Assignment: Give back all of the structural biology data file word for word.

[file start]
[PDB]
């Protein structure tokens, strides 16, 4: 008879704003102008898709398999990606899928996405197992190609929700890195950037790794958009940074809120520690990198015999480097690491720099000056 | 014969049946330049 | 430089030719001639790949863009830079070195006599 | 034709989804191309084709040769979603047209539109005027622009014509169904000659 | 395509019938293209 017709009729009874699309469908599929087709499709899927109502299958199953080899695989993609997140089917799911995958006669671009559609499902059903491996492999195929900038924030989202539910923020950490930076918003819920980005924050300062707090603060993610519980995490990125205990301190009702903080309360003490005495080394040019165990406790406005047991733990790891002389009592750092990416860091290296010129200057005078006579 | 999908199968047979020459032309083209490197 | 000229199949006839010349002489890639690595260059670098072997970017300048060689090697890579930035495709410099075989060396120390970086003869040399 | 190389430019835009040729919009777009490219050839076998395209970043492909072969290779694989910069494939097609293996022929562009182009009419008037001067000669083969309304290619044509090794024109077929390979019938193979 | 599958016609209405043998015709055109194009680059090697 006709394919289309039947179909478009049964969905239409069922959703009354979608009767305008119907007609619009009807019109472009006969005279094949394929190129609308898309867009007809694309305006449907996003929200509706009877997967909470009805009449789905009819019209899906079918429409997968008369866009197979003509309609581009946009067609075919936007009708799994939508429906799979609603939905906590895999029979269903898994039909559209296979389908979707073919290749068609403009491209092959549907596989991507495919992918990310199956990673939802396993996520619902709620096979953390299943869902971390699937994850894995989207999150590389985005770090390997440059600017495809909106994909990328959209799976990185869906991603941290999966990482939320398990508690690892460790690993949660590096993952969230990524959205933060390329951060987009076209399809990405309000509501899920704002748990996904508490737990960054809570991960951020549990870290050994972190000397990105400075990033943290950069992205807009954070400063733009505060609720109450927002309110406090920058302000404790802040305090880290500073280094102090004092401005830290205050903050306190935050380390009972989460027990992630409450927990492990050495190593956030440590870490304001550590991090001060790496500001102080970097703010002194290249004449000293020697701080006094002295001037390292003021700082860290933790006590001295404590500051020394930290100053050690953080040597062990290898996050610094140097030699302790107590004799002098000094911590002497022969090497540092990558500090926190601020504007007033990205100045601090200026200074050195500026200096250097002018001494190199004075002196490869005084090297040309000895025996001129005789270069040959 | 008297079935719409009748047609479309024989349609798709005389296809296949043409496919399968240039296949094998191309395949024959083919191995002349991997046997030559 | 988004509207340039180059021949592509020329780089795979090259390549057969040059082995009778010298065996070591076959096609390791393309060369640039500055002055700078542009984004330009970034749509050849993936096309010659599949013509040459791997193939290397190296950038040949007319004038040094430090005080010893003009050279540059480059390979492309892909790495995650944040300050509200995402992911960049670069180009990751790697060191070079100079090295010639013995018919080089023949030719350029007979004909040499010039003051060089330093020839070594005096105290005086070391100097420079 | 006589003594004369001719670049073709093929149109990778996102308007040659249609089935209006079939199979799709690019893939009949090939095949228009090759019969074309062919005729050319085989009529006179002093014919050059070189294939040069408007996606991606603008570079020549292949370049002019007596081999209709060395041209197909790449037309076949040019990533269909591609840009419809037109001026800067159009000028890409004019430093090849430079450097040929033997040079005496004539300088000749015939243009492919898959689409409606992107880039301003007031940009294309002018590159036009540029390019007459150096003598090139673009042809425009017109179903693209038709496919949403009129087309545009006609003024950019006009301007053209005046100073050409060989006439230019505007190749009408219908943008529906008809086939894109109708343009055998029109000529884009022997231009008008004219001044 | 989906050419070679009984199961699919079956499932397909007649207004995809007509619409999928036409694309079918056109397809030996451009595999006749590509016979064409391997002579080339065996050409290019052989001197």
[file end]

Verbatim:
[PDB]
């Protein structure tokens, strides 16, 4: 008879704003102008898709398999990606899928996405197992190609929700890195950037790794958009940074809120520690990198015999480097690491720099000056 | 014969049946330049 | 430089030719001639790949863009830079070195006599 | 034709989804191309084709040769979603047209539109005027622009014509169904000659 | 395509019938293209 017709009729009874699309469908599929087709499709899927109502299958199953080899695989993609997140089917799911995958006669671009559609499902059903491996492999195929900038924030989202539910923020950490930076918003819920980005924050300062707090603060993610519980995490990125205990301190009702903080309360003490005495080394040019165990406790406005047991733990790891002389009592750092990416860091290296010129200057005078006579 | 999908199968047979020459032309083209490197 | 000229199949006839010349002489890639690595260059670098072997970017300048060689090697890579930035495709410099075989060396120390970086003869040399 | 190389430019835009040729919009777009490219050839076998395209970043492909072969290779694989910069494939097609293996022929562009182009009419008037001067000669083969309304290619044509090794024109077929390979019938193979 | 599958016609209405043998015709055109194009680059090697 006709394919289309039947179909478009049964969905239409069922959703009354979608009767305008119907007609619009009807019109472009006969005279094949394929190129609308898309867009007809694309305006449907996003929200509706009877997967909470009805009449789905009819019209899906079918429409997968008369866009197979003509309609581009946009067609075919936007009708799994939508429906799979609603939905906590895999029979269903898994039909559209296979389908979707073919290749068609403009491209092959549907596989991507495919992918990310199956990673939802396993996520619902709620096979953390299943869902971390699937994850894995989207999150590389985005770090390997440059600017495809909106994909990328959209799976990185869906991603941290999966990482939320398990508690690892460790690993949660590096993952969230990524959205933060390329951060987009076209399809990405309000509501899920704002748990996904508490737990960054809570991960951020549990870290050994972190000397990105400075990033943290950069992205807009954070400063733009505060609720109450927002309110406090920058302000404790802040305090880290500073280094102090004092401005830290205050903050306190935050380390009972989460027990992630409450927990492990050495190593956030440590870490304001550590991090001060790496500001102080970097703010002194290249004449000293020697701080006094002295001037390292003021700082860290933790006590001295404590500051020394930290100053050690953080040597062990290898996050610094140097030699302790107590004799002098000094911590002497022969090497540092990558500090926190601020504007007033990205100045601090200026200074050195500026200096250097002018001494190199004075002196490869005084090297040309000895025996001129005789270069040959 | 008297079935719409009748047609479309024989349609798709005389296809296949043409496919399968240039296949094998191309395949024959083919191995002349991997046997030559 | 988004509207340039180059021949592509020329780089795979090259390549057969040059082995009778010298065996070591076959096609390791393309060369640039500055002055700078542009984004330009970034749509050849993936096309010659599949013509040459791997193939290397190296950038040949007319004038040094430090005080010893003009050279540059480059390979492309892909790495995650944040300050509200995402992911960049670069180009990751790697060191070079100079090295010639013995018919080089023949030719350029007979004909040499010039003051060089330093020839070594005096105290005086070391100097420079 | 006589003594004369001719670049073709093929149109990778996102308007040659249609089935209006079939199979799709690019893939009949090939095949228009090759019969074309062919005729050319085989009529006179002093014919050059070189294939040069408007996606991606603008570079020549292949370049002019007596081999209709060395041209197909790449037309076949040019990533269909591609840009419809037109001026800067159009000028890409004019430093090849430079450097040929033997040079005496004539300088000749015939243009492919898959689409409606992107880039301003007031940009294309002018590159036009540029390019007459150096003598090139673009042809425009017109179903693209038709496919949403009129087309545009006609003024950019006009301007053209005046100073050409060989006439230019505007190749009408219908943008529906008809086939894109109708343009055998029109000529884009022997231009008008004219001044 | 989906050419070679009984199961699919079956499932397909007649207004995809007509619409999928036409694309079918056109397809030996451009595999006749590509016979064409391997002579080339065996050409290019052989001197």